Creative dissent versus social inclusion?

For anyone interested in universities, it is worth keeping an eye on the speeches and addresses of the President of Ireland, Michael D. Higgins. Right from the start of his presidency he has made regular incursions into higher education policy, and has in particular bemoaned the dominant influence as he sees it of market-oriented economic theory.

Last week he returned to this theme in a speech given at the annual conference in Galway of the European Universities Association. He suggested that policy-makers in Europe and elsewhere have this perspective on higher education:

‘[They] tend to view universities in a rather utilitarian way, as foundations of new knowledge and innovative thinking, within the confines of existing trade, commercial and economic paradigms, paradigms that are fading but not without damage to social cohesion.’

According to the President, this is the ‘language and rhetoric of the speculative market’. He added:

‘Such a view sees the primary objective of the university, and those who study within it, as being in preparation for a specific role within the labour market, often at the cost of the development of life-enhancing skills such as creativity, analytical thinking, and clarity in written and spoken expression.’

University studies, the President suggested, must be accompanied by the ‘capacity to dissent’.

It is not hard to find this vision of the academy to be rather enticing. But there may be a difficult fact that would compromise the vision of universities as institutions with the primary mission of stimulating creative dissent. The whole package of resources and facilities that the state or its taxpayers or indeed education’s consumers make available is provided on a rather different understanding: that a university education, and the resulting degree, will yield a recognised qualification, and through it employment, and that it will sustain economic growth and technological progress. It is fundamentally utilitarian in nature, and it is so because a university degree has become the essential foundation of growth and prosperity. If you wish to see universities as places of counter-establishment dissent and indifferent creativity, then you need to restore universities as places educating only a small minority (and probably an elite) of the population.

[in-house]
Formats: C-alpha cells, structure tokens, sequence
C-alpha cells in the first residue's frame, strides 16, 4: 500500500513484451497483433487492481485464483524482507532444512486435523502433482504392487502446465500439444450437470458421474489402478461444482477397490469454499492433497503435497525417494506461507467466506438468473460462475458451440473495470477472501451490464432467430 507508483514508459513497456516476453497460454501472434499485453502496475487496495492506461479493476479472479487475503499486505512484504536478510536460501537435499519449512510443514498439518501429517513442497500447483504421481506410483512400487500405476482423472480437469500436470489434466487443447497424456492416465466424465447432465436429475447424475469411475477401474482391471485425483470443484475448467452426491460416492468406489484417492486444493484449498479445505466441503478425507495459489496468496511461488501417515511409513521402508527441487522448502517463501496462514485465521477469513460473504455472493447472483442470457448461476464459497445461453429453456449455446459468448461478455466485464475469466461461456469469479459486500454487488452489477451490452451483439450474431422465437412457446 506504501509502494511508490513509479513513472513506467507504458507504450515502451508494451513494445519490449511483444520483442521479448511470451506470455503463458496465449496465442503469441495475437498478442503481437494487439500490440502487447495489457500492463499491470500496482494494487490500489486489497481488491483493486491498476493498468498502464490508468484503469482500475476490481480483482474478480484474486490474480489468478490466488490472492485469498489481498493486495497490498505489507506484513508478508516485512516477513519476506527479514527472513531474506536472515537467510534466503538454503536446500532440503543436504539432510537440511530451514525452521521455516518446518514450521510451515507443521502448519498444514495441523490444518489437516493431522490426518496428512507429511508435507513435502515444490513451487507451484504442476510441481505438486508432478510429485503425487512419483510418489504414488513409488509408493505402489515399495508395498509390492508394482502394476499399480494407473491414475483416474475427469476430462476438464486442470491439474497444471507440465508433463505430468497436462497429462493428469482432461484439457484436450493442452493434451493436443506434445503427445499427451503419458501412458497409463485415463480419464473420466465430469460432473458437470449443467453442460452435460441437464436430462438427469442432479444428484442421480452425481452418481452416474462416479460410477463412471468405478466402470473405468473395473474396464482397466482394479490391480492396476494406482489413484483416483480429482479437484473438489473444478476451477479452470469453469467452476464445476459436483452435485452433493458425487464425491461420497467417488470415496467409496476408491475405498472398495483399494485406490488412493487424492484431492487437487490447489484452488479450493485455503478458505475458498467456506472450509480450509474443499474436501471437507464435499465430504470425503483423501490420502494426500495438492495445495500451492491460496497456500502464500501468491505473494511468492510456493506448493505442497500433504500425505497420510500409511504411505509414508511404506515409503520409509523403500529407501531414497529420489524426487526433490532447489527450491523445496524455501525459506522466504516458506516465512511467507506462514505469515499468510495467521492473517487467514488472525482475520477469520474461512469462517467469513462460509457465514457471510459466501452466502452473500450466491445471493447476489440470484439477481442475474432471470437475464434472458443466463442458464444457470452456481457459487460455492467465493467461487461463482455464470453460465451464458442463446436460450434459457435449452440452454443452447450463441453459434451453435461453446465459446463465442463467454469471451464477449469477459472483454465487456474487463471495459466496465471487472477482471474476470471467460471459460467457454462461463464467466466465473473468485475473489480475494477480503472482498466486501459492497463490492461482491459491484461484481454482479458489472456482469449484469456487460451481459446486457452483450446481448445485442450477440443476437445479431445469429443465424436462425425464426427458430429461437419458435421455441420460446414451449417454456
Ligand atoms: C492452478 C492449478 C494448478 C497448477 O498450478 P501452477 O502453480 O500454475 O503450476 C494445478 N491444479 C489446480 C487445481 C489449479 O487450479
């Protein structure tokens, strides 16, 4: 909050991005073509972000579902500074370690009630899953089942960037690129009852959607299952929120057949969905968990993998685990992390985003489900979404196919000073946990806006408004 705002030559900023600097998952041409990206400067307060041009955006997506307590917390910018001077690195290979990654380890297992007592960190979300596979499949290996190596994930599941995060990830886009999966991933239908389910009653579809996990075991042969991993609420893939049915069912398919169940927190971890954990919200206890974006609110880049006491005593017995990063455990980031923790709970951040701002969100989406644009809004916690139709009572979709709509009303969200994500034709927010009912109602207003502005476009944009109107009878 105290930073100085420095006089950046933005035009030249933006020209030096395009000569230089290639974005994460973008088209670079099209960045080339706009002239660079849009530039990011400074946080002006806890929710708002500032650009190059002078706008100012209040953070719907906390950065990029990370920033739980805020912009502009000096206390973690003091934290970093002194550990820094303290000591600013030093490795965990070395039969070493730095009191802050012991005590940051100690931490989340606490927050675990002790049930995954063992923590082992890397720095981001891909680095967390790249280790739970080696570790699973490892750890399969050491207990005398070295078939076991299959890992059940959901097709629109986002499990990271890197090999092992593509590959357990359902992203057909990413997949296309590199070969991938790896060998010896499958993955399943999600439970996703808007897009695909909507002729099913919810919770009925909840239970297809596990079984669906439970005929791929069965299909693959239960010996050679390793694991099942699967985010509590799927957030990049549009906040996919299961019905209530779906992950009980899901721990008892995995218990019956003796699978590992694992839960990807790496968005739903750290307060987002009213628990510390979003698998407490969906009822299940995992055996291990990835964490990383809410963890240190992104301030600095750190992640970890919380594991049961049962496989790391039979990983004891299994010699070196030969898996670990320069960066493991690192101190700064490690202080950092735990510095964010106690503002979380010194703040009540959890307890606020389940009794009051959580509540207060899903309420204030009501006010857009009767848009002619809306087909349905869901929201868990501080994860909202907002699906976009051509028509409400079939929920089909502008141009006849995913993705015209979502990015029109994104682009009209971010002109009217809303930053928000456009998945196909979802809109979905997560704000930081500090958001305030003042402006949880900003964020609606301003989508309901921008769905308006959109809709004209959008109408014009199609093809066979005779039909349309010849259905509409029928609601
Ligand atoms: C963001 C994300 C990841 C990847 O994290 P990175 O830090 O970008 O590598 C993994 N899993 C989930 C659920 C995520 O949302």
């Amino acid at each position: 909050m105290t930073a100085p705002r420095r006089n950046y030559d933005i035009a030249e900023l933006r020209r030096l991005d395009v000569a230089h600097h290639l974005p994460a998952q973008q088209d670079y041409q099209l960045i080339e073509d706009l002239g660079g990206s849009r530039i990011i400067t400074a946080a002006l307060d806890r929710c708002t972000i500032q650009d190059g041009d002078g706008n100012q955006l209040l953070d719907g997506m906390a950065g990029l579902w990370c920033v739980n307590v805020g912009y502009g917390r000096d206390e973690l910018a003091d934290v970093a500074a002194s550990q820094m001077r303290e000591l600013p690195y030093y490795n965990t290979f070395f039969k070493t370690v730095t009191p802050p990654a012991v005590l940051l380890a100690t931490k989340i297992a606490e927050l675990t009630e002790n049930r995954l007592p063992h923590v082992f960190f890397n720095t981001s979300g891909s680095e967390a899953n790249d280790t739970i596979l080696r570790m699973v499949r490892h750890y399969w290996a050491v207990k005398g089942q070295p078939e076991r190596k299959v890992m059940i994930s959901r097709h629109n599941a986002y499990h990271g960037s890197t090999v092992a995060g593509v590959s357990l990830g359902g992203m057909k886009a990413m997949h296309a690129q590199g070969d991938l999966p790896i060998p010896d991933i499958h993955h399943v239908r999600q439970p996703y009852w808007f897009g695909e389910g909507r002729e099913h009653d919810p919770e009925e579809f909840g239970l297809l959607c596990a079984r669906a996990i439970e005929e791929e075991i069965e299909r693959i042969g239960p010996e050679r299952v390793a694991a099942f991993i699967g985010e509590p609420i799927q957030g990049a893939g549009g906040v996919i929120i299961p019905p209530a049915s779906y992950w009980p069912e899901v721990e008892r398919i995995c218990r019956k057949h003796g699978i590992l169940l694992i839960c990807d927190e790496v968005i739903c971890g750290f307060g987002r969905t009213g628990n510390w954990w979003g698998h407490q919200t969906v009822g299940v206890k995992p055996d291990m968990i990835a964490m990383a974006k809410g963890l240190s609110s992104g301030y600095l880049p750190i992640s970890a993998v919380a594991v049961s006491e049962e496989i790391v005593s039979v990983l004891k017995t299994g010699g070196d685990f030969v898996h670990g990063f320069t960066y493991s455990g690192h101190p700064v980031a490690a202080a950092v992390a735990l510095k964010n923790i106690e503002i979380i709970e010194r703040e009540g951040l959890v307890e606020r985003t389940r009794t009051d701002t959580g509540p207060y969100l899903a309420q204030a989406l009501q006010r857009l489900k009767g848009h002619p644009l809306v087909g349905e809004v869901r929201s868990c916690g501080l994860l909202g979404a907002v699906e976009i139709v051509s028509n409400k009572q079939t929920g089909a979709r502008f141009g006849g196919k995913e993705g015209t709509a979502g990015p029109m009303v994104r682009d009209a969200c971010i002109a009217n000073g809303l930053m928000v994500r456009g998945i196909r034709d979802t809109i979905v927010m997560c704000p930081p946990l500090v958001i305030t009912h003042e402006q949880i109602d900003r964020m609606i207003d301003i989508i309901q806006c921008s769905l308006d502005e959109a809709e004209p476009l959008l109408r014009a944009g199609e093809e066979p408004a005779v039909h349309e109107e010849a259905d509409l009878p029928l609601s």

Scholars from medieval times to the 19th century were in a very different place, literally and metaphorically. It is most unlikely that we could (or maybe even should) detach higher education from today’s economic and social targets. But we can still ensure that its practitioners have a new and profound integrity within the fields that they address and that its students expand their minds as well as their opportunities.

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12 Comments on “Creative dissent versus social inclusion?”

  1. Greg Foley Says:

    There should be no either-or here. There is absolutely no reason why universities cannot be places where students (and staff) can think independently and, yet, where students acquire skills that will prepare them for the workplace. One of the problems though is that the university sector has become ‘infected’ with a language (e.g. “learning outcomes” and “graduate attributes”) that gives the impression that we have become little more than corporate training grounds. Thankfully most academics see these things for what they are and just get on with educating their students like they have always done. There tends to be a large disconnect between the rhetoric and the reality, in my view.